The point is, nobody wants to see USO go under, but everyone that sees clearly knows they will if they don't start making every damn scope that goes out the door, stay out the door first time. People only give you a pass for so long. John makes a good point about a custom gunsmith letting flaws slip through the crack. This would be totally unacceptable and even if he did make it right in the end, what does that say about his attention to detail, and his interest and ability to satisfy his customers. I personally know of a couple gumsmiths, and have heard of many more than that, that would NEVER let a rifle go out of their shop that isn't perfect. Letting the customer bring it back and tell them something wasn't done right just isn't how they do buisness. But you know as well as I do, there are MANY, MANY people that operate this very way. Lack of respect for their customers, and pride in their work is what it comes down to.
USO has really gotton noticed from the advancements and otherwise unavailable options they've brought to us, but this in no way eliminates them from operating their buisness unscrupulously, for any reason, weather it be lack of revenue or lack of management, and I do hope they pull it together quickly... for everyones good.
It sounds to me, by the number of very nice scopes that function flawlessly that are in the hands of several guys, that they DO have the ABILITY to make the scopes the way we want them... PERFECT. The question is WHY is it that, either all the parts are not manufactured perfectly, inferior parts make it to the person doing the assembling, assembled incorrectly or sloppily, why they're not each tested rigorously for TRACKING and everything else, and anything else I forgot. The answers are right there somewhere, and believe me, they know exactly what is leading to every problem that happens, and you never will. They will either stop having them and correct what ever was the cause(s), or they will not and you will see more of the same results. Money talks, and if money's tight they may change. If they indeed are concerned with not letting a single inferior product out the door, which should be their GOAL, this will help us when times $$ are good. If they are truely in this just to make money with something no one else has quite yet, and not build a name into an awesome reputation at the same time... they are doomed. Their reputation is already creating problems for them that has undoubtedly cost then serious cash. I hope for their sake, they are not set themselves on a path to make up this loss in QUANTITY. Without QUALITY first, they are nothing.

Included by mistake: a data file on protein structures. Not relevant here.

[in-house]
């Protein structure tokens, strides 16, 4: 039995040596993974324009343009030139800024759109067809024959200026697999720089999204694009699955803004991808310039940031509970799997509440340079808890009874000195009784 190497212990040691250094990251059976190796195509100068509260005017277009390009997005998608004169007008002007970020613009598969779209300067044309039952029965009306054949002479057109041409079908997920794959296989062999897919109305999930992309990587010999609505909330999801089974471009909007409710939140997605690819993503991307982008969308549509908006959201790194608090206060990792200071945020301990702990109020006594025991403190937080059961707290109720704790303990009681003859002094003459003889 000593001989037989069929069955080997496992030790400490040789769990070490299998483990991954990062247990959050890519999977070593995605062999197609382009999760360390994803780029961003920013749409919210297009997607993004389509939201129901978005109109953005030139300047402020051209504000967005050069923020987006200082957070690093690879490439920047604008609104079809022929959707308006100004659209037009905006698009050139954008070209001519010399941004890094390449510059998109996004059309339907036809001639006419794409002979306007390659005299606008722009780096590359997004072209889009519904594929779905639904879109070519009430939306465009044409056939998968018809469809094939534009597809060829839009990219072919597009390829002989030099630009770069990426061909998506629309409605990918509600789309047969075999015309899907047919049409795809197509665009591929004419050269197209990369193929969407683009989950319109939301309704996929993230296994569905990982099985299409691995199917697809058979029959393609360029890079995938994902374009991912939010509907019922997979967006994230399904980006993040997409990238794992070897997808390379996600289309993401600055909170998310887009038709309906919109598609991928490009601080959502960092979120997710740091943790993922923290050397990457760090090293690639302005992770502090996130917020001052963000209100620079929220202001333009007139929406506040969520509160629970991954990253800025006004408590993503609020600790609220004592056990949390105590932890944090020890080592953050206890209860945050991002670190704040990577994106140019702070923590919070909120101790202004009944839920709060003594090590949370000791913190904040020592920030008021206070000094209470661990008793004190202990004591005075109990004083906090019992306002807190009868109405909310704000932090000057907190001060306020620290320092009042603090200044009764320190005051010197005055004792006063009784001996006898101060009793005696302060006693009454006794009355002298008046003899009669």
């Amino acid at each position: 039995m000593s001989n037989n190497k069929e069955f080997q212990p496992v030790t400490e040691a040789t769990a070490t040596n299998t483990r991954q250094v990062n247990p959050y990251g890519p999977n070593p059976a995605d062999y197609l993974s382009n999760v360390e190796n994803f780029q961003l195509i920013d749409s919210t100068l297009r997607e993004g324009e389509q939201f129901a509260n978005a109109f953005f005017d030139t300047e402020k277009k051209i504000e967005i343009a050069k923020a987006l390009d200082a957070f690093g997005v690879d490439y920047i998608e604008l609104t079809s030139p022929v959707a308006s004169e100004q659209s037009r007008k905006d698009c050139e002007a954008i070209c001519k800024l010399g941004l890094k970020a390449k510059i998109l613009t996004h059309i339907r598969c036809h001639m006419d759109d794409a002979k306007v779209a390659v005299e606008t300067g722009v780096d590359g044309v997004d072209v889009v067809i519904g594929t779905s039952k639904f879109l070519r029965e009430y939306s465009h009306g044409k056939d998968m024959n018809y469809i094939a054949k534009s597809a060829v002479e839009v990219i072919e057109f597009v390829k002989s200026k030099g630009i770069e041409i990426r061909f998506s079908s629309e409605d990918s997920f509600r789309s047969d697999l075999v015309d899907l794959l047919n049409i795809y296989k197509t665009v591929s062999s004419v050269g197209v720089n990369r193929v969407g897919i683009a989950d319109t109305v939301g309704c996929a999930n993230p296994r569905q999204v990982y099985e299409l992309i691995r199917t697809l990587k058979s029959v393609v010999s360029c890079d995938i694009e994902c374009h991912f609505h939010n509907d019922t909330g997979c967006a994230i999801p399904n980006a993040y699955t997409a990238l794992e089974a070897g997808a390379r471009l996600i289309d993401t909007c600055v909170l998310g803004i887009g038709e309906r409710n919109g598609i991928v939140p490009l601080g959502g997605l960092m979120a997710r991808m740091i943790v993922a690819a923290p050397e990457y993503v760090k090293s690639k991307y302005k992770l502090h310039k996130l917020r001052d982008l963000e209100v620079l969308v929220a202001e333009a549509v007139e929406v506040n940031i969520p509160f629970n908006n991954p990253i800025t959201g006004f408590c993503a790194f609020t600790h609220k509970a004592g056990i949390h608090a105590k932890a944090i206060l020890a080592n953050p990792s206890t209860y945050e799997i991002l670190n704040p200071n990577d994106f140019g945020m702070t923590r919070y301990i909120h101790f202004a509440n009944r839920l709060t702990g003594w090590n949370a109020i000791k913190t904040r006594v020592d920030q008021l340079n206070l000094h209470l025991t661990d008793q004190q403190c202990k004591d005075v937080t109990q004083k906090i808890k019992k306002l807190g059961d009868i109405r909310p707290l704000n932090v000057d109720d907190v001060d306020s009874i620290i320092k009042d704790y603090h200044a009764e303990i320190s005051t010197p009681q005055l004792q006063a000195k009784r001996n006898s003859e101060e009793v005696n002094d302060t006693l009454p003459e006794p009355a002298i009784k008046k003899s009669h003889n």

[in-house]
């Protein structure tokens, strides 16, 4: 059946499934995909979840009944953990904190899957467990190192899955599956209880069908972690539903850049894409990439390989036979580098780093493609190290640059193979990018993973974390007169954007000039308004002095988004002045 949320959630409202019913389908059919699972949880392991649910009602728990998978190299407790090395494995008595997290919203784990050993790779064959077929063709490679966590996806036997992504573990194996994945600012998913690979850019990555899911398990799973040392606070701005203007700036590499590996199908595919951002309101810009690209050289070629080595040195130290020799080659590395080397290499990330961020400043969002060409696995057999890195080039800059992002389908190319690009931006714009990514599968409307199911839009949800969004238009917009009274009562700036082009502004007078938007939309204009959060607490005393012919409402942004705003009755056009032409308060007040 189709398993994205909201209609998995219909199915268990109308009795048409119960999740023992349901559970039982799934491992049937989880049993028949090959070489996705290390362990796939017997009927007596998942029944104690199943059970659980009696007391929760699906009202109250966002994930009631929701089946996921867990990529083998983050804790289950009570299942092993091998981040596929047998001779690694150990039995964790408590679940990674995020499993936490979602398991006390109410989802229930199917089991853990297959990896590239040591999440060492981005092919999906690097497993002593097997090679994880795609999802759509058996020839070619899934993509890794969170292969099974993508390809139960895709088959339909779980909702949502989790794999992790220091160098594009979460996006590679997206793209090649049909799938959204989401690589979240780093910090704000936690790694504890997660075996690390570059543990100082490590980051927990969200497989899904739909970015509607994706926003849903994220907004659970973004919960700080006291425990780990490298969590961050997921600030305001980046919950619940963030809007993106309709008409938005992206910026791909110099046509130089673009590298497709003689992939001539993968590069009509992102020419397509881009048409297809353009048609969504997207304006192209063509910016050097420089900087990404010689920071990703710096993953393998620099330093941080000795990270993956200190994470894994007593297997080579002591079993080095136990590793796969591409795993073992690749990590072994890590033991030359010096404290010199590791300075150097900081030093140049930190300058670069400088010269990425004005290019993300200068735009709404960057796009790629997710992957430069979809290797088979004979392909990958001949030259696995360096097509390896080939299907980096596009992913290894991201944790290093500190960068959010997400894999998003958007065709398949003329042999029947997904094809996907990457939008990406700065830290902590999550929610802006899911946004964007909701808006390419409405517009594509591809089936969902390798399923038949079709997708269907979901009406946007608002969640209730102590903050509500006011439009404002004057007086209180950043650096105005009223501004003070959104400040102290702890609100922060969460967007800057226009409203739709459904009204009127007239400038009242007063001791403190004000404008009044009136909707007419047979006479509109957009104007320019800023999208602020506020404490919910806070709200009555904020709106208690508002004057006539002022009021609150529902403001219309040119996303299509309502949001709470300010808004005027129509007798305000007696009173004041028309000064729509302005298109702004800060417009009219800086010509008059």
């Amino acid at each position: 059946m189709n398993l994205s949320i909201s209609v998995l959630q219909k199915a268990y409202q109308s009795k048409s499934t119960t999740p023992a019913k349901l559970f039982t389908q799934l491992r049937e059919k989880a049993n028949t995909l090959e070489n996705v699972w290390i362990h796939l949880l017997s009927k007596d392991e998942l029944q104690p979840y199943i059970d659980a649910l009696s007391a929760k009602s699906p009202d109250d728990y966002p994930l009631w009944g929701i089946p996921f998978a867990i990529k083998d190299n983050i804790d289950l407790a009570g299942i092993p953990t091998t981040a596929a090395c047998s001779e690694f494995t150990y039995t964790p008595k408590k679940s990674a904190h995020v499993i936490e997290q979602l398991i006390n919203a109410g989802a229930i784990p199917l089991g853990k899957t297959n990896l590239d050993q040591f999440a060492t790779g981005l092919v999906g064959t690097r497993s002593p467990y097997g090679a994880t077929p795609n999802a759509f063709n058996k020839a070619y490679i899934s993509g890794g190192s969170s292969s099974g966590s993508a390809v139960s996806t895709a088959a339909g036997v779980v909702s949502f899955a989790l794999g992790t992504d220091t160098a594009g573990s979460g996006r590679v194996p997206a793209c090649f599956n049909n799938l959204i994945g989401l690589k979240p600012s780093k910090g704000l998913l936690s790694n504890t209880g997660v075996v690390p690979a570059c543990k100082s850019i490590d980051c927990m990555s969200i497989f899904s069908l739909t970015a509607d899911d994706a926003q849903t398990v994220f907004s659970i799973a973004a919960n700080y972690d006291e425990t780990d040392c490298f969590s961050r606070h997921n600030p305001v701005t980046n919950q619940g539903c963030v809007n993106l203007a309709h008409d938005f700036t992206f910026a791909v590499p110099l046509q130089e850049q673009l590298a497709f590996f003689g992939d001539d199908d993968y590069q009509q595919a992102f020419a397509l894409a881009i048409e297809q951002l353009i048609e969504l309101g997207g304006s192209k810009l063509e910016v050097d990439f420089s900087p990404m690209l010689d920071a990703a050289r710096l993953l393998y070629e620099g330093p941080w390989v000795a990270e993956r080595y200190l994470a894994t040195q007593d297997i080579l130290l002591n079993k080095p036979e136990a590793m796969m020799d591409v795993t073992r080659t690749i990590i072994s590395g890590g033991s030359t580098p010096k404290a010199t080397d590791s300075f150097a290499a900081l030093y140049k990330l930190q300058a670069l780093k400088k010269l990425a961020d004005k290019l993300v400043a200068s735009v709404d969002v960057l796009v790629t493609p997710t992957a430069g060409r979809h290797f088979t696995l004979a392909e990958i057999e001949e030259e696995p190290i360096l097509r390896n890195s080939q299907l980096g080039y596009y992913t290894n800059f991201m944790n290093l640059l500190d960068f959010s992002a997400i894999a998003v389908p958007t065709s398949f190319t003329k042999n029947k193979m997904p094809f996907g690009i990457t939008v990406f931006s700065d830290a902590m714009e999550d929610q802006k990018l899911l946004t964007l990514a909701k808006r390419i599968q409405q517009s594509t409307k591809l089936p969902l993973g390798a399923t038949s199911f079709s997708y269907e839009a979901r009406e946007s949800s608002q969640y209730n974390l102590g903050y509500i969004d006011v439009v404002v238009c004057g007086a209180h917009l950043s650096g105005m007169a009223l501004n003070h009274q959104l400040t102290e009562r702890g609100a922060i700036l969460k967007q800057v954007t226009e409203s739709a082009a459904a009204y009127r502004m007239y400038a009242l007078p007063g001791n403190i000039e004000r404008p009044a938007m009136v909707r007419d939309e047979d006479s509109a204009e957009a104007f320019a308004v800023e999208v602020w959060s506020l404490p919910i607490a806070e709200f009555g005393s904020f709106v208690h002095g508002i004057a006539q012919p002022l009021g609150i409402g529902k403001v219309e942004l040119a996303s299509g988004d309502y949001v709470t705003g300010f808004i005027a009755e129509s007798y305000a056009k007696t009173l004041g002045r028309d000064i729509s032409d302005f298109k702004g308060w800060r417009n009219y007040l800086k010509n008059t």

I can seperate the fact from fiction and the reality of the situation for myself, so I appreciate being able to read all sides of these stories, I only hope there is more info to come, and from both sides. The more debate, the more I get a feel for what's really happening.
If I had bought a USO scope already and did have good luck with it, I would have to, in all good conscience tell them that their odds of getting a good one may be better than 50/50, but how much I'm not too sure of yet. Could you imagine having to say that about a custom barrel maker, a gunsmith, stockmaker, bullet maker, etc???
You live or die by your reputation. Sometimes folks get started off on the wrong foot putting something on the market too quick, sometimes they get things figured out quickly enough it don't hurt them too bad, sometimes they never recover from it. We almost always end up as guinea pigs at some level on a new product.
The guys that choke at the thought of spending that kind of money on a scope will just have to get over it if they want one. I know it would be a hard pill to swallow for me, but if the tone changes and they prove themselves worthy of my hard earned money, I've been known to help in the rewarding. Until then, I read on...
That's my bla, bla, bla... [img]images/icons/grin.gif[/img]
<BLOCKQUOTE><font size="1" face="Verdana, Helvetica, sans-serif">quote:</font><HR> So Blaine, if you ask me, that's just another angle that USO uses that their customers don't expect.
I hope you are wrong about this. I know that there is currently a lawsuit pending that I am most unhappy with and will be glad when it is settled. However, I have tried to separate the product from the personalities. Sometimes that is difficult.